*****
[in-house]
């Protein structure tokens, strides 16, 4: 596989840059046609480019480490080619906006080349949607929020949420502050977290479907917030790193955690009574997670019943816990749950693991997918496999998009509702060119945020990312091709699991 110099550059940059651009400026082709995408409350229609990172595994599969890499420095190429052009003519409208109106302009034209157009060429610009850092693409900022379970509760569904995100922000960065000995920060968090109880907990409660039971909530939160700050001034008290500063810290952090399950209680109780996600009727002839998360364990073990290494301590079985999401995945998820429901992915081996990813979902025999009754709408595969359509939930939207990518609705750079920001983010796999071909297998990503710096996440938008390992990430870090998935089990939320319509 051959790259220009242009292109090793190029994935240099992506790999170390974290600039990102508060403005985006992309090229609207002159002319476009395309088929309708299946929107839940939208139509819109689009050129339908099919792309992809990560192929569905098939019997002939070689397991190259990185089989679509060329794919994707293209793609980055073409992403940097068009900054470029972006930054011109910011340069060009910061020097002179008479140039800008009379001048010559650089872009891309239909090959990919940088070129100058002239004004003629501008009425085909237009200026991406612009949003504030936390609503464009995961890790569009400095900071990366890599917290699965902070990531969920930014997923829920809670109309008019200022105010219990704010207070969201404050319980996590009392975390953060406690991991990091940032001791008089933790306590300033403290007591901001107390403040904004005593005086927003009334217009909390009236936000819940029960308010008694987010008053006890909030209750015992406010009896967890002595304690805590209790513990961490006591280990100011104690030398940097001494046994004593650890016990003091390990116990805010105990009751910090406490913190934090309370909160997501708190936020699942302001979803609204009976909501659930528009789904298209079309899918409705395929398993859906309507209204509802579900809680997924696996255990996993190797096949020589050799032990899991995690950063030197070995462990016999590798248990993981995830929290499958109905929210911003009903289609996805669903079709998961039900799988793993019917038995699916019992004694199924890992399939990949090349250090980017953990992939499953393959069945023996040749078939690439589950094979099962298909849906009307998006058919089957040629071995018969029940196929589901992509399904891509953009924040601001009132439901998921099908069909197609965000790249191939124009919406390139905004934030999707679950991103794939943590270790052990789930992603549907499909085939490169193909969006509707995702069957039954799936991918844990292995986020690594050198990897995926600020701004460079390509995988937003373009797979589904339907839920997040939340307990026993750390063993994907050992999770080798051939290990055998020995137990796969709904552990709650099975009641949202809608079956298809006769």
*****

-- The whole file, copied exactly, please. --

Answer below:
[in-house]
């Protein structure tokens, strides 16, 4: 596989840059046609480019480490080619906006080349949607929020949420502050977290479907917030790193955690009574997670019943816990749950693991997918496999998009509702060119945020990312091709699991 110099550059940059651009400026082709995408409350229609990172595994599969890499420095190429052009003519409208109106302009034209157009060429610009850092693409900022379970509760569904995100922000960065000995920060968090109880907990409660039971909530939160700050001034008290500063810290952090399950209680109780996600009727002839998360364990073990290494301590079985999401995945998820429901992915081996990813979902025999009754709408595969359509939930939207990518609705750079920001983010796999071909297998990503710096996440938008390992990430870090998935089990939320319509 051959790259220009242009292109090793190029994935240099992506790999170390974290600039990102508060403005985006992309090229609207002159002319476009395309088929309708299946929107839940939208139509819109689009050129339908099919792309992809990560192929569905098939019997002939070689397991190259990185089989679509060329794919994707293209793609980055073409992403940097068009900054470029972006930054011109910011340069060009910061020097002179008479140039800008009379001048010559650089872009891309239909090959990919940088070129100058002239004004003629501008009425085909237009200026991406612009949003504030936390609503464009995961890790569009400095900071990366890599917290699965902070990531969920930014997923829920809670109309008019200022105010219990704010207070969201404050319980996590009392975390953060406690991991990091940032001791008089933790306590300033403290007591901001107390403040904004005593005086927003009334217009909390009236936000819940029960308010008694987010008053006890909030209750015992406010009896967890002595304690805590209790513990961490006591280990100011104690030398940097001494046994004593650890016990003091390990116990805010105990009751910090406490913190934090309370909160997501708190936020699942302001979803609204009976909501659930528009789904298209079309899918409705395929398993859906309507209204509802579900809680997924696996255990996993190797096949020589050799032990899991995690950063030197070995462990016999590798248990993981995830929290499958109905929210911003009903289609996805669903079709998961039900799988793993019917038995699916019992004694199924890992399939990949090349250090980017953990992939499953393959069945023996040749078939690439589950094979099962298909849906009307998006058919089957040629071995018969029940196929589901992509399904891509953009924040601001009132439901998921099908069909197609965000790249191939124009919406390139905004934030999707679950991103794939943590270790052990789930992603549907499909085939490169193909969006509707995702069957039954799936991918844990292995986020690594050198990897995926600020701004460079390509995988937003373009797979589904339907839920997040939340307990026993750390063993994907050992999770080798051939290990055998020995137990796969709904552990709650099975009641949202809608079956298809006769």